[00:06:00] Crystal Waddell: Okay.
So I have to start off with a couple of contrary questions. So I don't mean to make you defensive.
But because I just said that you're probably going to be defensive.
So I apologize for that.
But one thing that I have come across several times. Especially with Shopify store owners.
Is that they are hiring someone to do a website for them.
And then come to find out there's been no sEO.
Can you give us some insight on that?
What someone should expect from a website designer. Is it typical to get SEO from a website designer or not?
Or, what are your thoughts on that?
[00:06:40] Samantha Mabe: I think every designer is a little bit different.
I include basic SEO setup.
So I generally, my clients don't do a ton of keyword research ahead of time. So I do it for them.
Just basics, like what is our location?
What is our target audience?
And put in a website description. Page descriptions for what we design.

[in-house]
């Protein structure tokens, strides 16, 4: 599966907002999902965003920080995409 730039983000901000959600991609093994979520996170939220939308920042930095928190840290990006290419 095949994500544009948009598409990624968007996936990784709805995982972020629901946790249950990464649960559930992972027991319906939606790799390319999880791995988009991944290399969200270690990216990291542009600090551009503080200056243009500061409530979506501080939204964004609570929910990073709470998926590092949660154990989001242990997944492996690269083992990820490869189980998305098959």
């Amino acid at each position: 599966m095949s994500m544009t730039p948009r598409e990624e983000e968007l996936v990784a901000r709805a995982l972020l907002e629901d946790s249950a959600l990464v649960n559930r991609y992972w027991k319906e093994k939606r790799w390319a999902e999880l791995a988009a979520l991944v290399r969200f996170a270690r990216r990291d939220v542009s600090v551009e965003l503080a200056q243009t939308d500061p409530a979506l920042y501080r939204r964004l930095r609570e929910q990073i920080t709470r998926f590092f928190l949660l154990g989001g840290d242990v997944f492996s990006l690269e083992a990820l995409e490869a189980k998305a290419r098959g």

And then a ton of their SEO comes from the actual content, which I do not write.
They submit to me from a copywriter. Or that they write themselves.
I don't know that I've ever met a designer who doesn't do at least that.
But I guess there probably are some that just say that's not my field.
I know that some designers, if you don't submit those page descriptions for them.
They won't put them in.
They want it all given to them, and they'll, then they'll do the implementation.
But they aren't going to actually do the research and the writing.
[00:07:36] Brittany Herzberg: That was actually going to be a question I had.
Do you find it to be helpful, like you personally, if let's say your client has worked with someone like me and Crystal.
And we give you the sheet with all the stuff where you can just copy and paste it in as you're creating the website. Do you find that helpful?
[00:07:51] Samantha Mabe: Yes. Yes. And I've actually asked, like, all of the copywriters that have referred people to me.
And they're like, okay, was there anything that we needed?
And I will tell them, if you can just write An seo description for each page, then I can pop it in.
I know that it's consistent with what you wrote. And all the research that you did.
And that's a whole lot more helpful for me and for The clients. Than me trying to write it myself.
[00:08:17] Brittany Herzberg: Yeah, that's such a good point.
[00:08:19] Crystal Waddell: So, can you just summarize then, the workflow order of what it Should look like.